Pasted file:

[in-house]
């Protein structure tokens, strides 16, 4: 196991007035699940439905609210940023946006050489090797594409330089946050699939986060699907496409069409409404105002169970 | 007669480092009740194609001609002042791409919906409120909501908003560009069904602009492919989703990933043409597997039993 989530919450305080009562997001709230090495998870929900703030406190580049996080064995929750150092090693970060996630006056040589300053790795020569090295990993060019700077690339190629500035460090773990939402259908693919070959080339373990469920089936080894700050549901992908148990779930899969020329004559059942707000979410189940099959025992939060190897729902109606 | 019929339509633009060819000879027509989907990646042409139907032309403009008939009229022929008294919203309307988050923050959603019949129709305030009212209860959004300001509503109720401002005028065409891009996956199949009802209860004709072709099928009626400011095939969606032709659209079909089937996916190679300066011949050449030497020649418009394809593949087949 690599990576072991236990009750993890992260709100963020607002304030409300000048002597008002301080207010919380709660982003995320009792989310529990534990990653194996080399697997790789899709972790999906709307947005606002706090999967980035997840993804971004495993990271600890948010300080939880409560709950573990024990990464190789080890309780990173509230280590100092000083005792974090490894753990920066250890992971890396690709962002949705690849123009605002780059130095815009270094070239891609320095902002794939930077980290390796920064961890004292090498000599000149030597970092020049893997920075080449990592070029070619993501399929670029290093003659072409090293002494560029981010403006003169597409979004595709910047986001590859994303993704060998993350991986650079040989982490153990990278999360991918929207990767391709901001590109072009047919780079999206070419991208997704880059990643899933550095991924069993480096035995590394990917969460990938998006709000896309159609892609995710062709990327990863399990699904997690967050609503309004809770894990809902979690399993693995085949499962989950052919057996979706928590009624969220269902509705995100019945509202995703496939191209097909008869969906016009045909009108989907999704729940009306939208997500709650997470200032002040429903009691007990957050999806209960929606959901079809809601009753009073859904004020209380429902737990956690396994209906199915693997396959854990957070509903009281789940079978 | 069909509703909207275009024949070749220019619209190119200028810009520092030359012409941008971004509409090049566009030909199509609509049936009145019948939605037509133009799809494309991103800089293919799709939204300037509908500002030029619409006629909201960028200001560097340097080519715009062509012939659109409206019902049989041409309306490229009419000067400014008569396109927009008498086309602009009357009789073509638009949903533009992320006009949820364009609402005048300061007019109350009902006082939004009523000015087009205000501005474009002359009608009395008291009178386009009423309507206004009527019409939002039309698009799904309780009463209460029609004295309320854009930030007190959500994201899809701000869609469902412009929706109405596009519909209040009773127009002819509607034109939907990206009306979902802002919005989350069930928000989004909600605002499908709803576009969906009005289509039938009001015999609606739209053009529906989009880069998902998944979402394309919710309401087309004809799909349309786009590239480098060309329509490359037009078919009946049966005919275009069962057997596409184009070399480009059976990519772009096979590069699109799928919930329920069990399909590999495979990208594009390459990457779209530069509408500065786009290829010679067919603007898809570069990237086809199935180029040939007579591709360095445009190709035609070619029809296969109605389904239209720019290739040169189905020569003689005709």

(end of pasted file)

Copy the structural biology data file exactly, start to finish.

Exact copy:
[in-house]
């Protein structure tokens, strides 16, 4: 196991007035699940439905609210940023946006050489090797594409330089946050699939986060699907496409069409409404105002169970 | 007669480092009740194609001609002042791409919906409120909501908003560009069904602009492919989703990933043409597997039993 989530919450305080009562997001709230090495998870929900703030406190580049996080064995929750150092090693970060996630006056040589300053790795020569090295990993060019700077690339190629500035460090773990939402259908693919070959080339373990469920089936080894700050549901992908148990779930899969020329004559059942707000979410189940099959025992939060190897729902109606 | 019929339509633009060819000879027509989907990646042409139907032309403009008939009229022929008294919203309307988050923050959603019949129709305030009212209860959004300001509503109720401002005028065409891009996956199949009802209860004709072709099928009626400011095939969606032709659209079909089937996916190679300066011949050449030497020649418009394809593949087949 690599990576072991236990009750993890992260709100963020607002304030409300000048002597008002301080207010919380709660982003995320009792989310529990534990990653194996080399697997790789899709972790999906709307947005606002706090999967980035997840993804971004495993990271600890948010300080939880409560709950573990024990990464190789080890309780990173509230280590100092000083005792974090490894753990920066250890992971890396690709962002949705690849123009605002780059130095815009270094070239891609320095902002794939930077980290390796920064961890004292090498000599000149030597970092020049893997920075080449990592070029070619993501399929670029290093003659072409090293002494560029981010403006003169597409979004595709910047986001590859994303993704060998993350991986650079040989982490153990990278999360991918929207990767391709901001590109072009047919780079999206070419991208997704880059990643899933550095991924069993480096035995590394990917969460990938998006709000896309159609892609995710062709990327990863399990699904997690967050609503309004809770894990809902979690399993693995085949499962989950052919057996979706928590009624969220269902509705995100019945509202995703496939191209097909008869969906016009045909009108989907999704729940009306939208997500709650997470200032002040429903009691007990957050999806209960929606959901079809809601009753009073859904004020209380429902737990956690396994209906199915693997396959854990957070509903009281789940079978 | 069909509703909207275009024949070749220019619209190119200028810009520092030359012409941008971004509409090049566009030909199509609509049936009145019948939605037509133009799809494309991103800089293919799709939204300037509908500002030029619409006629909201960028200001560097340097080519715009062509012939659109409206019902049989041409309306490229009419000067400014008569396109927009008498086309602009009357009789073509638009949903533009992320006009949820364009609402005048300061007019109350009902006082939004009523000015087009205000501005474009002359009608009395008291009178386009009423309507206004009527019409939002039309698009799904309780009463209460029609004295309320854009930030007190959500994201899809701000869609469902412009929706109405596009519909209040009773127009002819509607034109939907990206009306979902802002919005989350069930928000989004909600605002499908709803576009969906009005289509039938009001015999609606739209053009529906989009880069998902998944979402394309919710309401087309004809799909349309786009590239480098060309329509490359037009078919009946049966005919275009069962057997596409184009070399480009059976990519772009096979590069699109799928919930329920069990399909590999495979990208594009390459990457779209530069509408500065786009290829010679067919603007898809570069990237086809199935180029040939007579591709360095445009190709035609070619029809296969109605389904239209720019290739040169189905020569003689005709």